China's first 'floating opera house' sets sail
The new Shangyin Opera House celebrated its grand opening on Sept 15 with an original opera production He Luting, one of the most influential composers and music educators in modern Chinese history.
The composer, who was born in 1903 and died in 1999, used to be the director of the Shanghai Conservatory of Music, which manages the new opera house.
According to Liao Changyong, the director of the conservatory, the opening performance which starred students and young scholars at the conservatory, was a means of testing the state-of-the-art acoustic system at the new venue.
Designed by Christian de Portzamparc, a Pritzker Prize-winning architect from France, the eight-story building consists of a U-shaped main theater with 1,200 seats spread across four levels. This design, says Liao, allows audiences to get closer to the stage. The building also has four rehearsal halls, a lecture hall and stage-lifting devices that would allow two productions to be staged at the same time.
The new facility also features the latest soundproofing technology which has greatly enhanced the auditory experience. In addition, the opera house was built on a spring isolator to eliminate vibrations from the nearby metro line. Liao describes the new building as "the first floating opera house in China".
The acoustic system at the opera house can even be adjusted to suit different performances such as symphony, theater, chamber and folk music. It can also be finetuned to cope with the different requirements for opera productions in different languages, such as German, Italian and Chinese. Touch-screen displays have been fitted into the back of each seat so that audiences can read the subtitles of foreign productions.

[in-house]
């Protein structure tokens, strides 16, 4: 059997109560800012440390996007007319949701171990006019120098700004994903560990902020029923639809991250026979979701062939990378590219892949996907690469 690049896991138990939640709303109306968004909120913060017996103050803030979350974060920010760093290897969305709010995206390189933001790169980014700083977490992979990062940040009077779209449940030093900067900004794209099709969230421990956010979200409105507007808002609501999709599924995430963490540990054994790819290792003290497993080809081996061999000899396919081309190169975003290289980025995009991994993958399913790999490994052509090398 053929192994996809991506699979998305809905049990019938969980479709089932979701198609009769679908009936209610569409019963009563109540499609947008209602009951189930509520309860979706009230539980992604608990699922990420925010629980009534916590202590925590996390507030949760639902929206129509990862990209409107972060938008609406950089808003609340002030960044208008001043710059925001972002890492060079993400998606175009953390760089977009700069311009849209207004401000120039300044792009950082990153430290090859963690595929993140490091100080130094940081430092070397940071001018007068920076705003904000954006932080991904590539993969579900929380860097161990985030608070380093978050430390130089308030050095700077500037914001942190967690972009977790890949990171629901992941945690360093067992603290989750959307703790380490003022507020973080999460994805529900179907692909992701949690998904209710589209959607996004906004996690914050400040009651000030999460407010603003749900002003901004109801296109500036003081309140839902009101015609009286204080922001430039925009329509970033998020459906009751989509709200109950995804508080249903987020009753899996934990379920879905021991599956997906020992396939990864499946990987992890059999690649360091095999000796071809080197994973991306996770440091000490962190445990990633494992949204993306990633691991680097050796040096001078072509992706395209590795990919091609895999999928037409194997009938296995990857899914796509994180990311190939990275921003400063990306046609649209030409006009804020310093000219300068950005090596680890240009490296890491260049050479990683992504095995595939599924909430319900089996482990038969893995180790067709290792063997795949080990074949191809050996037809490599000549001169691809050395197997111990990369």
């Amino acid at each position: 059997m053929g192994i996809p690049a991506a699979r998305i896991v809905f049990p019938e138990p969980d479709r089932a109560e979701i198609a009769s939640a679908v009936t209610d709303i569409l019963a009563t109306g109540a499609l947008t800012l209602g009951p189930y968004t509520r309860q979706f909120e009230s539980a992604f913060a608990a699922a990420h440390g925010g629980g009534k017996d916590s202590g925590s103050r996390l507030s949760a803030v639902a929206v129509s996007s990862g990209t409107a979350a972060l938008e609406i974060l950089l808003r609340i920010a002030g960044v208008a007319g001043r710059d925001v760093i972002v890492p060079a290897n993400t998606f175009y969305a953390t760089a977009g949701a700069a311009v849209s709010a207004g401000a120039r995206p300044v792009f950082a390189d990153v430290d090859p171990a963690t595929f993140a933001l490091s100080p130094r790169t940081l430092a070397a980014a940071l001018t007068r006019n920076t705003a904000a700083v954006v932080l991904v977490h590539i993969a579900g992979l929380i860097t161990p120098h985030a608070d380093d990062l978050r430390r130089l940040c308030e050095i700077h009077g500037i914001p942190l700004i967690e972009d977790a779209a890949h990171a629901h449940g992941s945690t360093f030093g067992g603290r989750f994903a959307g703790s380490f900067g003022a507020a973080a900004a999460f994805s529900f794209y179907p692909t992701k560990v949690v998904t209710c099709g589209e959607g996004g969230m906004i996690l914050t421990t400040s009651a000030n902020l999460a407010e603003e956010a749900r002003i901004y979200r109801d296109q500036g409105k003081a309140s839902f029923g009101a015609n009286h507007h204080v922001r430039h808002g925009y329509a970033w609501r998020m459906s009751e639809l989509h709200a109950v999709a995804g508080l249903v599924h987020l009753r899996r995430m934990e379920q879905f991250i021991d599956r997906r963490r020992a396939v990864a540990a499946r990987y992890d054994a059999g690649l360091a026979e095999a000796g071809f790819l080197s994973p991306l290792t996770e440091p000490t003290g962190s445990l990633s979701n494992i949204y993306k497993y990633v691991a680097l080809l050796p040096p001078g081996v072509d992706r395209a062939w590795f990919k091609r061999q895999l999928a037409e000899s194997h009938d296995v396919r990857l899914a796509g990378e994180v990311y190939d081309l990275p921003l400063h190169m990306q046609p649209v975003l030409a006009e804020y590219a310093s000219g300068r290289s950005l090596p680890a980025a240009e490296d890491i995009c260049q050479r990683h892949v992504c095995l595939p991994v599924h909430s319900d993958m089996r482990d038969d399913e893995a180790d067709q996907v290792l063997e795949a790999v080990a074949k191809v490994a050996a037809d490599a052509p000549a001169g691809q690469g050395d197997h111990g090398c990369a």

Liao says that the new opera house marks a major improvement to the hardware of the conservatory and will help the school in its quest to nurture more top-level musicians. The facility will also be introducing opera productions from abroad while creating its own original shows. One of its key objectives is to play a more active role in introducing opera and classical art to the wider public in Shanghai.
"Shanghai now has a new cultural landmark, and people in the city now have one more venue to enjoy good art," says Liao.
During the China Shanghai International Arts Festival starting from Friday, the opera house will host 23 performances by 13 productions. The most high-profile of these productions are two Mozart operas by the Teatro Alla Scala. The Italian company will present La finta giardiniera (The Pretend Garden Girl) on Friday, Sunday and Tuesday, and The Magic Flute on Monday, Wednesday and Thursday.